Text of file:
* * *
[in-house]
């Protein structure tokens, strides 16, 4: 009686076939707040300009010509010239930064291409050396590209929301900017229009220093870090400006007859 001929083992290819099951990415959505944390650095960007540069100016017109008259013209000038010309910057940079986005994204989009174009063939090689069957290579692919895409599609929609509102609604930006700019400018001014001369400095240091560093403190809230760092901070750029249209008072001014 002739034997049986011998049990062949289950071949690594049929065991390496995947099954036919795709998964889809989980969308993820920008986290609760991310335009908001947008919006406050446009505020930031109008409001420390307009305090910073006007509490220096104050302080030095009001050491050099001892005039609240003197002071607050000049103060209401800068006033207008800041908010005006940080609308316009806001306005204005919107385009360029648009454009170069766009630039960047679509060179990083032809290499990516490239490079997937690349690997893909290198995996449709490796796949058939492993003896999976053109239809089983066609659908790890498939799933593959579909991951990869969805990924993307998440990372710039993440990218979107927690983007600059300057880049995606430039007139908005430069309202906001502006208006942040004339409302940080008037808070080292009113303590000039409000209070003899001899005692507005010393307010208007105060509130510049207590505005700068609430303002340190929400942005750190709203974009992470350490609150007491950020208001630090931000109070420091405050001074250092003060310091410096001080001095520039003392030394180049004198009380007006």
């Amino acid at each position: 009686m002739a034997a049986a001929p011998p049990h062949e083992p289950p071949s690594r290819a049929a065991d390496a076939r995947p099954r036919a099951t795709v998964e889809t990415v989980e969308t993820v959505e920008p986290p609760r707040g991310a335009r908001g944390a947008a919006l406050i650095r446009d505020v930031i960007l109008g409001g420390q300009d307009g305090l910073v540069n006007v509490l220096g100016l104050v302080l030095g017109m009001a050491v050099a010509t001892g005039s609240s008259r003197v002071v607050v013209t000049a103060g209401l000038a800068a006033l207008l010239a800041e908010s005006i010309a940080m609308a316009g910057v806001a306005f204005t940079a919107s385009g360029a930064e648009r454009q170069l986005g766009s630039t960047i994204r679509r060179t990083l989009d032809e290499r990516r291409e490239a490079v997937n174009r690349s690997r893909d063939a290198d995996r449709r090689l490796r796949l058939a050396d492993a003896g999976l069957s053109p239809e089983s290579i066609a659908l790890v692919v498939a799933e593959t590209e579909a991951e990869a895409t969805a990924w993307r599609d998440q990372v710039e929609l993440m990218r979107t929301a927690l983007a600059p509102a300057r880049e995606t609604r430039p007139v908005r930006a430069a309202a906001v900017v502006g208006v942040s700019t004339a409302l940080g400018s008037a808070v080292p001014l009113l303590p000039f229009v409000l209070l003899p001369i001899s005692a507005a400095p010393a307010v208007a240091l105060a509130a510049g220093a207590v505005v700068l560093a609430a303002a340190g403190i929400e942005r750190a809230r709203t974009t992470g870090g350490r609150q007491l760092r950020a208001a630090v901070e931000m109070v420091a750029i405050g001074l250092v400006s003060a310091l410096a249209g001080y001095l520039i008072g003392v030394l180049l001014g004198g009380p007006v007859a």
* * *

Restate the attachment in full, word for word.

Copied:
[in-house]
């Protein structure tokens, strides 16, 4: 009686076939707040300009010509010239930064291409050396590209929301900017229009220093870090400006007859 001929083992290819099951990415959505944390650095960007540069100016017109008259013209000038010309910057940079986005994204989009174009063939090689069957290579692919895409599609929609509102609604930006700019400018001014001369400095240091560093403190809230760092901070750029249209008072001014 002739034997049986011998049990062949289950071949690594049929065991390496995947099954036919795709998964889809989980969308993820920008986290609760991310335009908001947008919006406050446009505020930031109008409001420390307009305090910073006007509490220096104050302080030095009001050491050099001892005039609240003197002071607050000049103060209401800068006033207008800041908010005006940080609308316009806001306005204005919107385009360029648009454009170069766009630039960047679509060179990083032809290499990516490239490079997937690349690997893909290198995996449709490796796949058939492993003896999976053109239809089983066609659908790890498939799933593959579909991951990869969805990924993307998440990372710039993440990218979107927690983007600059300057880049995606430039007139908005430069309202906001502006208006942040004339409302940080008037808070080292009113303590000039409000209070003899001899005692507005010393307010208007105060509130510049207590505005700068609430303002340190929400942005750190709203974009992470350490609150007491950020208001630090931000109070420091405050001074250092003060310091410096001080001095520039003392030394180049004198009380007006």
């Amino acid at each position: 009686m002739a034997a049986a001929p011998p049990h062949e083992p289950p071949s690594r290819a049929a065991d390496a076939r995947p099954r036919a099951t795709v998964e889809t990415v989980e969308t993820v959505e920008p986290p609760r707040g991310a335009r908001g944390a947008a919006l406050i650095r446009d505020v930031i960007l109008g409001g420390q300009d307009g305090l910073v540069n006007v509490l220096g100016l104050v302080l030095g017109m009001a050491v050099a010509t001892g005039s609240s008259r003197v002071v607050v013209t000049a103060g209401l000038a800068a006033l207008l010239a800041e908010s005006i010309a940080m609308a316009g910057v806001a306005f204005t940079a919107s385009g360029a930064e648009r454009q170069l986005g766009s630039t960047i994204r679509r060179t990083l989009d032809e290499r990516r291409e490239a490079v997937n174009r690349s690997r893909d063939a290198d995996r449709r090689l490796r796949l058939a050396d492993a003896g999976l069957s053109p239809e089983s290579i066609a659908l790890v692919v498939a799933e593959t590209e579909a991951e990869a895409t969805a990924w993307r599609d998440q990372v710039e929609l993440m990218r979107t929301a927690l983007a600059p509102a300057r880049e995606t609604r430039p007139v908005r930006a430069a309202a906001v900017v502006g208006v942040s700019t004339a409302l940080g400018s008037a808070v080292p001014l009113l303590p000039f229009v409000l209070l003899p001369i001899s005692a507005a400095p010393a307010v208007a240091l105060a509130a510049g220093a207590v505005v700068l560093a609430a303002a340190g403190i929400e942005r750190a809230r709203t974009t992470g870090g350490r609150q007491l760092r950020a208001a630090v901070e931000m109070v420091a750029i405050g001074l250092v400006s003060a310091l410096a249209g001080y001095l520039i008072g003392v030394l180049l001014g004198g009380p007006v007859a």